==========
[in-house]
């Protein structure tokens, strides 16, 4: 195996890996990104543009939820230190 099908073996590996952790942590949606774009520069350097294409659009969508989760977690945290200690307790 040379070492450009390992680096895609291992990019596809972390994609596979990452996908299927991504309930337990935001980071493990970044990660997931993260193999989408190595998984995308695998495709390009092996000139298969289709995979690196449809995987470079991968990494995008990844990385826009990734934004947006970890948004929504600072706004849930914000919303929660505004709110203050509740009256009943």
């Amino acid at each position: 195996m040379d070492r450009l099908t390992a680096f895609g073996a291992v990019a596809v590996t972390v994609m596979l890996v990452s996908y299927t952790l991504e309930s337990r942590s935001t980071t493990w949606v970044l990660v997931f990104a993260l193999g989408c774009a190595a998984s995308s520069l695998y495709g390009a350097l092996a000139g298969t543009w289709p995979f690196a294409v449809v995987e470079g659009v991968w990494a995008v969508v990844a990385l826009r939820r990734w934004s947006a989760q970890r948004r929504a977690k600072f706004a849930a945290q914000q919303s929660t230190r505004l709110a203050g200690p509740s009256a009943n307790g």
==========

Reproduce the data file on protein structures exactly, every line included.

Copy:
[in-house]
């Protein structure tokens, strides 16, 4: 195996890996990104543009939820230190 099908073996590996952790942590949606774009520069350097294409659009969508989760977690945290200690307790 040379070492450009390992680096895609291992990019596809972390994609596979990452996908299927991504309930337990935001980071493990970044990660997931993260193999989408190595998984995308695998495709390009092996000139298969289709995979690196449809995987470079991968990494995008990844990385826009990734934004947006970890948004929504600072706004849930914000919303929660505004709110203050509740009256009943």
């Amino acid at each position: 195996m040379d070492r450009l099908t390992a680096f895609g073996a291992v990019a596809v590996t972390v994609m596979l890996v990452s996908y299927t952790l991504e309930s337990r942590s935001t980071t493990w949606v970044l990660v997931f990104a993260l193999g989408c774009a190595a998984s995308s520069l695998y495709g390009a350097l092996a000139g298969t543009w289709p995979f690196a294409v449809v995987e470079g659009v991968w990494a995008v969508v990844a990385l826009r939820r990734w934004s947006a989760q970890r948004r929504a977690k600072f706004a849930a945290q914000q919303s929660t230190r505004l709110a203050g200690p509740s009256a009943n307790g």